- Retained Earnings/Total Assets (RE/TA)
This ratio measures the amount of reinvested earnings or losses, which reflects the extent of the company's leverage. Companies with low RE/TA are financing capital expenditure through borrowings rather than through retained earnings. Companies with high RE/TA suggest a history of profitability and the ability to stand up to a bad year of losses.
- Earnings Before Interest and Tax/Total Assets (EBIT/TA )
This is a version of return on assets (ROA), an effective way of assessing a firm's ability to squeeze profits from its assets before factors like interest and tax are deducted.
- Market Value of Equity/Total Liabilities (ME/TL)
This is a ratio that shows - if a firm were to become insolvent - how much the company's market value would decline before liabilities exceed assets on the financial statements. This ratio adds a market value dimension to the model that isn't based on pure fundamentals. In other words, a durable market capitalization can be interpreted as the market's confidence in the company's solid financial position.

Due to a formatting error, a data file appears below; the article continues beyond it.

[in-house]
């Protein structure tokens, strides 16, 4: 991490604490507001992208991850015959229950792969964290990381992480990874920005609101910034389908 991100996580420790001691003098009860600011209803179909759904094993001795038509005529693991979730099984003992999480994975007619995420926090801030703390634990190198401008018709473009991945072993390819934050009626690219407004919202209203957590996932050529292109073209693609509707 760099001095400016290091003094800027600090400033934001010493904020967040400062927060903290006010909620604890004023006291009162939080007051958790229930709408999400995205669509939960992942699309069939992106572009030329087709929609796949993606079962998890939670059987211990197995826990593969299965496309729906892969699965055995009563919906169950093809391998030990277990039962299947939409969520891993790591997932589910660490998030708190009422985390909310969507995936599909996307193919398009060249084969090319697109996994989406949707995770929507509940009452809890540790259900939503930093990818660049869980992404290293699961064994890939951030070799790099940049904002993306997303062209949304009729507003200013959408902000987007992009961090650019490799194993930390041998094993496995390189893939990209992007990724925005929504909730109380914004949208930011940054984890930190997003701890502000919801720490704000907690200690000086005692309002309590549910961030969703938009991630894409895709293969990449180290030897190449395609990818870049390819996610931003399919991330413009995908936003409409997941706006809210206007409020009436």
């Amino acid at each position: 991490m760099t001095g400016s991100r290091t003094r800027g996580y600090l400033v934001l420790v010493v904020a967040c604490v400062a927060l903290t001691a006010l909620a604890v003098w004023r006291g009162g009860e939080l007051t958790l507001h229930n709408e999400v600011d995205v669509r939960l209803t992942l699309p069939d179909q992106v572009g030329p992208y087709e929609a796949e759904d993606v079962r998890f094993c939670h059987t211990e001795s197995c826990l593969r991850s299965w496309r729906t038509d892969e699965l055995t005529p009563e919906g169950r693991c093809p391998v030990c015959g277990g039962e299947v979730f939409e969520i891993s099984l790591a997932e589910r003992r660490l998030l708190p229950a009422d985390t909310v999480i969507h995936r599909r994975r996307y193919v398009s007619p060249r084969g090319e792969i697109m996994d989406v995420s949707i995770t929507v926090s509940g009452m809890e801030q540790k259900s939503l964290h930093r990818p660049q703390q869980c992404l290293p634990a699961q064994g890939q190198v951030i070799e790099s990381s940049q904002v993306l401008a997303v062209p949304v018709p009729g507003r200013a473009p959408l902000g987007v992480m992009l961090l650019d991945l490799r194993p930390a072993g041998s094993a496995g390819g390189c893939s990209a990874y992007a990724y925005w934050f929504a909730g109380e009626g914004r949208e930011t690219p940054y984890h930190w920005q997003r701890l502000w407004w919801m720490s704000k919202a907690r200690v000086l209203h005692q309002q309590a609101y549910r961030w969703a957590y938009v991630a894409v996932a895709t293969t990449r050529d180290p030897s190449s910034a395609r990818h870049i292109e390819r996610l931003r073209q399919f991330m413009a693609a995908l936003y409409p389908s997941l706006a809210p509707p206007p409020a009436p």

- Sales/Total Assets (S/TA)
This tells investors how well management handles competition and how efficiently the firm uses assets to generate sales. Failure to grow market share translates into a low or falling S/TA.
To demonstrate the power of the Z-score, let's look at how it holds up with a tricky test case. Consider the infamous collapse of telecommunications giant WorldCom in 2002. WorldCom's bankruptcy created $100 billion in losses for its investors after management falsely recorded billions of dollars as capital expenditures rather than operating costs.
Here we calculate Z-scores for WorldCom using annual 10-K financial reports for years ending December 31, 1999, 2000 and 2001. Indeed, WorldCom's Z-score suffered a sharp fall. Also note that the Z-score moved from the gray area into the danger zone in 2000 and 2001, before declaring bankruptcy in 2002.
|X1||Working capital/ Total Assets||-0.09||-0.08||0|
|X2||Retained earnings/Total Assets||-0.02||0.03||0.04|
|X4||Market Value/Total Liabilities||3.7||1.2||.50|